10. To W. Wilson Goode Sr.: Did you come to find out in later days, months or years that your predecessor Frank Rizzo was actually trying to reach you on May 13, 1985, to warn you that he thought late Commissioner Gregore Sambor might be wrong-minded enough to “let the fire burn”?

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Mumia Abu-Jamal, convicted of killing Philadelphia police officer Daniel Faulkner in 1981, leaves a Philadelphia court July 12, 1995. (Chris Gardner/AP)

11. Grab-Bag Round! (Or, questions that people on Facebook and Twitter suggested be asked; special S/O to @longenhagen and @the700level for suggestions that already appeared): To the U.S. Navy or other top-secret insiders: Why don’t you just go ahead and tell us everything about the Philadelphia Experiment? To anybody who knows: What happened to Richard Petrone Jr. and Danielle Imbo? To radio host Howard Eskin: Were you really just being a nice guy when you sent those flowers? To Eric Lindros: Did you sleep with Rod Brind’Amour’s wife? To the SS United States: How did you con us into allowing you to berth here and rust out on the waterfront for the past couple decades? To the unknown tagger who leaves “God Lives” on every underpass: Who are you? To an unknown source of civic pride/embarrassment: Who threw the first snowball at Santa? To some bicyclists: Why do you ride ON Kelly Drive when there’s a perfectly fine bike lane available for your use? To the Philadelphia Parking Authority: What happened to your hearts? To outsiders like Ed Asner: Why do you think Mumia Abu-Jamal is innocent? To Abu-Jamal: Why did you kill Daniel Faulkner? To Emanuel Freeman: What happened to the millions and millions of dollars that the city gave to Germantown Settlement? To the FBI: When warned that then-Mayor John Street’s office was going to be swept for a bug, why did you leave it in there, and who made that decision? To District Attorney Seth Williams: Is the reason you won't fire those three Porngate-stained assistant district attorneys because you fear the ramifications on future elected positions?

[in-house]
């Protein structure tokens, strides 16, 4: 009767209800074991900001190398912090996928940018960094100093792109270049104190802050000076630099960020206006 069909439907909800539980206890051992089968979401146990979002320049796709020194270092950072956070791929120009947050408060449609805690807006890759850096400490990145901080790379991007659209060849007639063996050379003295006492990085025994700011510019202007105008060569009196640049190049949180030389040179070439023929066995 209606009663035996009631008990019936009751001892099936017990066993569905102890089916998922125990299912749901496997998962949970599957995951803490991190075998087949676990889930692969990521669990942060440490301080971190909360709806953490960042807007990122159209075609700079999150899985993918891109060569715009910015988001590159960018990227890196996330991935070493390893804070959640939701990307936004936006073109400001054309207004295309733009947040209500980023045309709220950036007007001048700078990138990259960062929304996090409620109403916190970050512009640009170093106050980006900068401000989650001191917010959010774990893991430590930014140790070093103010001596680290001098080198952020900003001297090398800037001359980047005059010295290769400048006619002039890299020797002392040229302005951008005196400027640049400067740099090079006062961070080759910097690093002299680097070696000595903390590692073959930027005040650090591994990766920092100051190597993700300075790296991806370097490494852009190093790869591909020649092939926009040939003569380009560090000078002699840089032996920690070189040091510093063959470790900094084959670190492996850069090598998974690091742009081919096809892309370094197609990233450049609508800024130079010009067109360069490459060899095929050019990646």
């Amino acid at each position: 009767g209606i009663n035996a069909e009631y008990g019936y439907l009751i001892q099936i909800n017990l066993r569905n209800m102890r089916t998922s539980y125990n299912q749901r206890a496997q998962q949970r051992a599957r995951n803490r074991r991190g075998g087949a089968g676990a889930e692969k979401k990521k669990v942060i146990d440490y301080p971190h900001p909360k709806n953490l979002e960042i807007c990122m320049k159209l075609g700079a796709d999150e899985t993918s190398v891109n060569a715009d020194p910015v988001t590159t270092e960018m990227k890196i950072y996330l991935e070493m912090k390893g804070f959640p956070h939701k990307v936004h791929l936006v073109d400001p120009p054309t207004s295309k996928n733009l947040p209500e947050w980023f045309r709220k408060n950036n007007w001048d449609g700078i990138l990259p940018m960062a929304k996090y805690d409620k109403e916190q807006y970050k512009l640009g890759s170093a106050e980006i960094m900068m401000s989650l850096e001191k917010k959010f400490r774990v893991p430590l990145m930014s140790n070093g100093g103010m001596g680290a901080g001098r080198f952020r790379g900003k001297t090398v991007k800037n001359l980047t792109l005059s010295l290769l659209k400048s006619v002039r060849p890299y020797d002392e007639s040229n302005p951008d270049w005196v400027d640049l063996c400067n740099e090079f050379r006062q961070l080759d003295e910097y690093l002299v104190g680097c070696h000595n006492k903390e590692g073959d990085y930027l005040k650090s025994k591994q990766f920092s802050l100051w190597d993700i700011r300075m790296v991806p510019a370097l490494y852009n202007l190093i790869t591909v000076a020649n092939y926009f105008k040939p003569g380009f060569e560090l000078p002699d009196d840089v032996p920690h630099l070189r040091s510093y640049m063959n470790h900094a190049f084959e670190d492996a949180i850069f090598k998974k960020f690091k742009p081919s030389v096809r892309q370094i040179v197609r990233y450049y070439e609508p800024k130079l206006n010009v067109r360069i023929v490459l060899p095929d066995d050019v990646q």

12. To the savage(s) who slaughtered Willie “Pete” Kent in North Philly: More than any other crime I’ve covered in Philadelphia, this one haunts me. An excerpt from the story I wrote for Philadelphia Weekly in 2003 helps explain why:

“The first call Letrese Bryant got was from her mother, Earthadine Christy. Turn on the news. I think something happened to your father, her mother hurriedly said.
It was Friday, Feb. 28, three weeks since Bryant last saw Pete Kent, and television cameras were encamped in the alley behind 1520 N. Eighth St., a vacant shell on a North Philadelphia block that's often overrun with junkies and dealers once darkness falls.
A body had been found face down under an old chandelier, pieces of wood and other debris. The discovery wasn't startling. Shooting galleries often attract overdoses. But this one wasn't going to be so easily explained. When police turned the body over, every run-of-the-mill theory vanished.
The man had been cut from his neck to his stomach. His chest was ripped open "like a frog in biology class," as one investigator noted. The frozen victim's heart, liver and kidney were gone, and part of his esophagus was missing. His throat had been slashed and a rope had been tied around his neck.”

The case remains unsolved, and it seems as if it will perpetually be. I’ve remained in touch with the Kent family through the years, and it’s been a dozen years of tragedy after tragedy befalling them.

So, here’s the question: What kind of monster does that to a human being? And while I don’t suspect you’ll surrender, how about sending an anonymous letter to police or the family so they can better understand why this happened? At least that could spark some level of healing.

13. To the hit-and-run driver who left me for dead in the middle of the street seven years ago: You still hear that voice in the back of your head whistling “Farmer in the Dell” and saying “Karma comin,” don’t you? Good. And if it hasn’t gotten you or someone you love yet, it most certainly will.